Avatar universal

B12 deficiency and Lansoprazole

Hi to anybody who reads this.

I'm a 20 year old female, I weigh 165lbs and I'm 5ft 7. I have been taking the Proton Pump Inhibitor Drug Lansoprazole for my Hiatus Hernia/Acid Reflux for roughly 3 years now. I started with 30mg per day and the past year I had to up my dose to 60mg per day due to my severe acid reflux.

For the past 12 months I have been experiencing what can only be described as Fatigue, brain fog and exhaustion. It is the type that isn't helped by sleep, rest, or even suggested by my doctor, excercise. Infact the latter only makes it 10x worse.

By brain fog, I can only describe it as 'hitting a dead end'. I forget very easily, (sometimes even mid sentence), and I struggle to concentrate. This all seems to be getting worse gradually but surely. To say all of the above has had a huge affect on my social, and professional life would be an understatement.

After looking up the main causes of fatigue, (one being Gladular Fever/EBV, which I did have around 2 years ago), I found that due to Lansoprazole greatly reducing the amount of acid produced in the stomach, there could well be a risk of becoming B12 defficient because the stomach needs this acid to break down B12 from the diet.

So my question/questions is this...

What are the chances of me actually having a B12 deficiency? Are there any other particularly obvious/common symptoms other than what I am already experiencing? What is the solution to B12 deficiency?

I thankyou in advance for any response.
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Avatar universal
Hi there,
Lansoprazole interferes with the absorption of vitamin B12 from food .There could be a fall in vitamin B12 status due to decreased stomach acid. It is important to confirm that you are suffering from vitamin B12 defficiency.After conducting a thorough history and physical examination a complete blood count, peripheral blood smear, and serum cobalamin may be done as part of initial laboratory assessment.  The serum cobalamin test is readily available and generally affordable useful to detect low serum vitamin B12 levels. Treatment options are oral and intramuscular or subcutaneous preparations. It is best to consult a doctor nd get evaluated. Do discuss above mentioned tests with him. Do keep me posted on how you are doing.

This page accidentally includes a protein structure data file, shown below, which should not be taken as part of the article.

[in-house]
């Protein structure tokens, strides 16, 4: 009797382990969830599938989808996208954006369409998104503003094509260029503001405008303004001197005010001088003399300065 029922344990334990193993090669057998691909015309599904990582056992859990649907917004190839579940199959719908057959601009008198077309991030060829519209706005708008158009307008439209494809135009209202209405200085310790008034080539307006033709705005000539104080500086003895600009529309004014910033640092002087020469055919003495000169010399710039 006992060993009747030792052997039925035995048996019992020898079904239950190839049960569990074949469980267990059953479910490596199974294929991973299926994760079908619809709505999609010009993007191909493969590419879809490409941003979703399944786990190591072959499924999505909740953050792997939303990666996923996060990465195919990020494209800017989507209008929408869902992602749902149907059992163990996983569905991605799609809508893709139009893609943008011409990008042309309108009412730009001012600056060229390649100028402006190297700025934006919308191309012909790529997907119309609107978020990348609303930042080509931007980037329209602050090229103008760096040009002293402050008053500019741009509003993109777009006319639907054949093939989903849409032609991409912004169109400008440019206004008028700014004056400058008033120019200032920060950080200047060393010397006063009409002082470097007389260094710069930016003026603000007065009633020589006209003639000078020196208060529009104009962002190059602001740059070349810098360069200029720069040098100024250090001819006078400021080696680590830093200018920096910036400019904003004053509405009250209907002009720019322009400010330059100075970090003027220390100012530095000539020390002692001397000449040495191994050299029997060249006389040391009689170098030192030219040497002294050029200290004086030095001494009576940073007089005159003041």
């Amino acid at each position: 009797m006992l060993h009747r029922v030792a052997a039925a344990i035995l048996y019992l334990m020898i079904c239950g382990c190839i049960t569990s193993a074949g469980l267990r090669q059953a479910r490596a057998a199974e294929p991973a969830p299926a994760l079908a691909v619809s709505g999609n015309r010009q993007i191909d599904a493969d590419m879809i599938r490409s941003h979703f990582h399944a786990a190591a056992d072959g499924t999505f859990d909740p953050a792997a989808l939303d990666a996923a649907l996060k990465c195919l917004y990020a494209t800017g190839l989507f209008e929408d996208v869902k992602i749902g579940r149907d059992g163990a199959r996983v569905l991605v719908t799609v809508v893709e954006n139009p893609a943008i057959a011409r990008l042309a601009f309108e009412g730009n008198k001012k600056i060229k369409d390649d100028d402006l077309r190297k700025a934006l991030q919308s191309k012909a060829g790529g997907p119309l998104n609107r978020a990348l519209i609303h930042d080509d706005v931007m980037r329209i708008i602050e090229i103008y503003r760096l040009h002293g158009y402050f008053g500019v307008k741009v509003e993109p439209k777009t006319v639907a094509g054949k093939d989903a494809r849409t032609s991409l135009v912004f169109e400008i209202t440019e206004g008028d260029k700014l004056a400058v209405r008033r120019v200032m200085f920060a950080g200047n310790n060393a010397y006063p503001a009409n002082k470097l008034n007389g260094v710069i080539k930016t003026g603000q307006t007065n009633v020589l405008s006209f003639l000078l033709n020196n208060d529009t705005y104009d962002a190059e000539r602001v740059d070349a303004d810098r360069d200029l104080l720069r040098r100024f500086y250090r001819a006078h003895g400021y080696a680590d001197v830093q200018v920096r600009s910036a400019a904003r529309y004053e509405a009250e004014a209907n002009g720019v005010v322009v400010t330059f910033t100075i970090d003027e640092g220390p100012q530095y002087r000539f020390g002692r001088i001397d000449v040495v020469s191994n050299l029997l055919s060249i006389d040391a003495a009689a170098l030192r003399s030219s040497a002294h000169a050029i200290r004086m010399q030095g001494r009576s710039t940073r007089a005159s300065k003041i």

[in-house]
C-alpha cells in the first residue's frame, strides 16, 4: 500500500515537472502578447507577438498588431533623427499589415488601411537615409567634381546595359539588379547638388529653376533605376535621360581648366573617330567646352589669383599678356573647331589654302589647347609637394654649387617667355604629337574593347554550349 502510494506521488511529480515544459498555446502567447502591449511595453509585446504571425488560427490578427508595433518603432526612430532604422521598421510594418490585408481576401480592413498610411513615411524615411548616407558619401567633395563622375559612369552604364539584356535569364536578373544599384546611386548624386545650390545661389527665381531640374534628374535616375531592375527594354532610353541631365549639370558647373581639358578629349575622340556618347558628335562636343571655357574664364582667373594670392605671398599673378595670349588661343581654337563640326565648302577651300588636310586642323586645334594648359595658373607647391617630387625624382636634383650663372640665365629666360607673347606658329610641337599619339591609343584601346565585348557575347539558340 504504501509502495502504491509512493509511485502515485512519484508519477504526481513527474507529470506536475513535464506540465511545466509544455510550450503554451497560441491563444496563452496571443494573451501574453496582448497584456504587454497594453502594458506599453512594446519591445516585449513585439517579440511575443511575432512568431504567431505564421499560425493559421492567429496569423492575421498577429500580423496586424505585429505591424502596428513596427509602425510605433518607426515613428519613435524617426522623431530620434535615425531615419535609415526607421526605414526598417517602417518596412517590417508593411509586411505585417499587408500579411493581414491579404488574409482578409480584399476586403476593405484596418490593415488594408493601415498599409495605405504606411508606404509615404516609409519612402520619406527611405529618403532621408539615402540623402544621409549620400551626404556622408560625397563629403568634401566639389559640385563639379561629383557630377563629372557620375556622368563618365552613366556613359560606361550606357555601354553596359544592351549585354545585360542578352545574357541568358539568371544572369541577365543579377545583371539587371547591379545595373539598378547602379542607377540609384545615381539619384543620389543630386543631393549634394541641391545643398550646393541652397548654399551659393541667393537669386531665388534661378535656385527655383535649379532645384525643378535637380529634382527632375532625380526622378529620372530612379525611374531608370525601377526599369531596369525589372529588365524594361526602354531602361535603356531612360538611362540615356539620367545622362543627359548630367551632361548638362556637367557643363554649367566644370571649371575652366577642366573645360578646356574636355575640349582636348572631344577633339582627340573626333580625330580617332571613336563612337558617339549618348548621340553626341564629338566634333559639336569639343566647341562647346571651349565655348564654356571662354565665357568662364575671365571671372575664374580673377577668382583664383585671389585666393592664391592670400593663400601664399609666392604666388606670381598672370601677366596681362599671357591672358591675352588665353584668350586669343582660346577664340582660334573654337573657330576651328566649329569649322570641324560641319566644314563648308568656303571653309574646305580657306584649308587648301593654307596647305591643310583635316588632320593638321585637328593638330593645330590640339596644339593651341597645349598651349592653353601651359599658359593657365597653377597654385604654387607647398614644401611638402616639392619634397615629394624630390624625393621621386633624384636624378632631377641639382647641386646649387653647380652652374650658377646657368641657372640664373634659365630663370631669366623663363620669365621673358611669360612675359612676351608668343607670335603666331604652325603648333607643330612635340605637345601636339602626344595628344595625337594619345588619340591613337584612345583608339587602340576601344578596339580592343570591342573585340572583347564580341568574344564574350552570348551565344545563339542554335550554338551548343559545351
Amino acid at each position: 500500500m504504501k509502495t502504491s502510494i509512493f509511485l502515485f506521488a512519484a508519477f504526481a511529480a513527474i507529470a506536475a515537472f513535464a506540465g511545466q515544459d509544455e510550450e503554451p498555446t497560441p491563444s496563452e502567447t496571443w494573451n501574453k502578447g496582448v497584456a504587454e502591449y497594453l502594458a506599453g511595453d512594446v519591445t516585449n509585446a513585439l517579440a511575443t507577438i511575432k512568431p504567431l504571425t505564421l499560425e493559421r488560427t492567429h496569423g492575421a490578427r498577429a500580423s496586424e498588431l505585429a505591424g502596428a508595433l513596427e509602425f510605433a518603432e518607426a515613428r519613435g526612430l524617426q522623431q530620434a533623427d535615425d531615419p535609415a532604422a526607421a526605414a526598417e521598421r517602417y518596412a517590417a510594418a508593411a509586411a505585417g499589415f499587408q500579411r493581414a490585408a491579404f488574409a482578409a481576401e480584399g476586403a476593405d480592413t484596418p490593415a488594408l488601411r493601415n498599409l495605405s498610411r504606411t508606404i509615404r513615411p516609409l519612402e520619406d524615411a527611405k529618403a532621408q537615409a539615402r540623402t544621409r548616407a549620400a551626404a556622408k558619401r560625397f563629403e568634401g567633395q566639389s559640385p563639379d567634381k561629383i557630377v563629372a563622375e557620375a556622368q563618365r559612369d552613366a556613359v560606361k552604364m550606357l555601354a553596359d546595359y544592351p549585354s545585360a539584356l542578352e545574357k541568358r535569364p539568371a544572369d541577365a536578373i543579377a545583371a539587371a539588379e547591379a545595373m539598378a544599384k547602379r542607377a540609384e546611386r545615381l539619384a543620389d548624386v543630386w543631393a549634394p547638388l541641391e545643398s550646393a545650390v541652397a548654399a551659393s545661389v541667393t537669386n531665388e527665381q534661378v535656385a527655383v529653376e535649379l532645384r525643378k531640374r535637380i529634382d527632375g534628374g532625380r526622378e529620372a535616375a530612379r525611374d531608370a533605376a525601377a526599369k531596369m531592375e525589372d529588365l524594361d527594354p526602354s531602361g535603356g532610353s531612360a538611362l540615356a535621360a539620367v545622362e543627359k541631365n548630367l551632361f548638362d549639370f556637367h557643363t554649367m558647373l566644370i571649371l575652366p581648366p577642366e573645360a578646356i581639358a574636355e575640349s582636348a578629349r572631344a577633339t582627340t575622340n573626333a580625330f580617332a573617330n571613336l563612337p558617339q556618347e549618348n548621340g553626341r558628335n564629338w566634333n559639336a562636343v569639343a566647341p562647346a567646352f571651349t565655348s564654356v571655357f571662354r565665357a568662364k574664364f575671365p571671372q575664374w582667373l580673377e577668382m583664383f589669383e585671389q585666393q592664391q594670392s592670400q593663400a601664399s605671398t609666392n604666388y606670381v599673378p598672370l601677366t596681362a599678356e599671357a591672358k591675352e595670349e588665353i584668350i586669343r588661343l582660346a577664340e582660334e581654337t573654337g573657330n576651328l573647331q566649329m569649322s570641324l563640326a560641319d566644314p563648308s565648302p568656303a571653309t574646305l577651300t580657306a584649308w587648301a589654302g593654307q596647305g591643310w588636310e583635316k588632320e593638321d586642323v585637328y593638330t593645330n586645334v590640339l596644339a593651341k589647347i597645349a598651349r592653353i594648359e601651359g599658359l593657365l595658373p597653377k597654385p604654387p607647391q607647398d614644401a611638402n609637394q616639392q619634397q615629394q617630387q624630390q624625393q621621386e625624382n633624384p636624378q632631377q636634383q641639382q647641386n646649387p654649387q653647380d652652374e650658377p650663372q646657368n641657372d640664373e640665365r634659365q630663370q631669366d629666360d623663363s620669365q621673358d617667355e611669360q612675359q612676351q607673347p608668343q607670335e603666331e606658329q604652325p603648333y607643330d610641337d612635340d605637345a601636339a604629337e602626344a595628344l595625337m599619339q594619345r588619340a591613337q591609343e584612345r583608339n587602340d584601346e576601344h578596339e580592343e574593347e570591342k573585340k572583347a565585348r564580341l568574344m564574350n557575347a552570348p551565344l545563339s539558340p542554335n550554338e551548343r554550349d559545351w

Best luck and regards!
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1756321 tn?1547095325
An excellent article about the importance of stomach acid is "HCL - The most important supplement ever?"  An excerpt...

"Stomach acid is necessary for the following functions:

* Absorption of at least 8 nutrients are dependant on adequate stomach acid: calcium, B9 and B12, magnesium, zinc, iron, vitamin C and beta carotene

* Absorption of anti oxidant vitamins A and E, putting you at greater risk of oxidative stress and chronic inflammation

* Breakdown of protein for use in tissues and muscle synthesis

* Activation of enzymes, hormones, and neurotransmitters

* Prevention of bacterial pathogens from going into the lower GI tract, causing infection, and putting you at risk of disease and stomach cancer

Many people think gastric stress is normal. It is not. A strangely common misconception is that Westerners have too much stomach acid. This is rarely true!"

My mother takes betaine HCL with pepsin supplements (to increase her severely low stomach acid) and digestive enzyme supplements to help with digestion. Her severe GERD and severe LPR are history.  

She still has a hiatus hernia so these supplements are gold. Acid blockers are not the answer.  Something my mother found out the hard way after taking nexium for almost 6 years with dozens of severe symptoms (a few that were life threatening). Say goodbye to your health on prolonged use of acid blockers.

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Avatar universal
A problem with blocking acid is the rebound effect -- in order to digest protein, the stomach must produce acid, so if you block it the stomach just produces more.  Thus your need for constantly increased dosages.  This problem can often be treated naturally.  Be careful, though, with Betaine HCL  -- for some people this supplement is harmful.  Research carefully.  You might want to consult a health professional who uses integrated medicine or a naturopath to get a different possible course of treatment that goes to the source of your problem instead of suppressing it, as medication does.  Good luck.
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